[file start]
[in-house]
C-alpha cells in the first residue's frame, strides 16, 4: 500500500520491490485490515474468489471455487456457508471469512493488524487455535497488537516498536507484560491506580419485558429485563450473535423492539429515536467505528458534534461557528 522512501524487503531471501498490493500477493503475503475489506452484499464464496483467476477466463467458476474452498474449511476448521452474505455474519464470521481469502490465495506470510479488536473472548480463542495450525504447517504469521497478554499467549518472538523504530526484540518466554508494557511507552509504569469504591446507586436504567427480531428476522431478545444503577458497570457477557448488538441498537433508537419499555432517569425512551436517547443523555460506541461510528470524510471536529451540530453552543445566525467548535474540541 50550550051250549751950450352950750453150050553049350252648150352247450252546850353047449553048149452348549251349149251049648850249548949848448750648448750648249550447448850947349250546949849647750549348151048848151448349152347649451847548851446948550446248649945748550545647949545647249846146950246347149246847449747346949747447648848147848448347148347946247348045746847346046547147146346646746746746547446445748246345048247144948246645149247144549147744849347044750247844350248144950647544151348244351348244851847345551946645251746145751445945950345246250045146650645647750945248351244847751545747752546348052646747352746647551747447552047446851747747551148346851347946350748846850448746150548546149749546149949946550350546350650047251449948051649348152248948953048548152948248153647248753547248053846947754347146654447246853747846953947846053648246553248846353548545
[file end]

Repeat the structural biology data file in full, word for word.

[in-house]
C-alpha cells in the first residue's frame, strides 16, 4: 500500500520491490485490515474468489471455487456457508471469512493488524487455535497488537516498536507484560491506580419485558429485563450473535423492539429515536467505528458534534461557528 522512501524487503531471501498490493500477493503475503475489506452484499464464496483467476477466463467458476474452498474449511476448521452474505455474519464470521481469502490465495506470510479488536473472548480463542495450525504447517504469521497478554499467549518472538523504530526484540518466554508494557511507552509504569469504591446507586436504567427480531428476522431478545444503577458497570457477557448488538441498537433508537419499555432517569425512551436517547443523555460506541461510528470524510471536529451540530453552543445566525467548535474540541 50550550051250549751950450352950750453150050553049350252648150352247450252546850353047449553048149452348549251349149251049648850249548949848448750648448750648249550447448850947349250546949849647750549348151048848151448349152347649451847548851446948550446248649945748550545647949545647249846146950246347149246847449747346949747447648848147848448347148347946247348045746847346046547147146346646746746746547446445748246345048247144948246645149247144549147744849347044750247844350248144950647544151348244351348244851847345551946645251746145751445945950345246250045146650645647750945248351244847751545747752546348052646747352746647551747447552047446851747747551148346851347946350748846850448746150548546149749546149949946550350546350650047251449948051649348152248948953048548152948248153647248753547248053846947754347146654447246853747846953947846053648246553248846353548545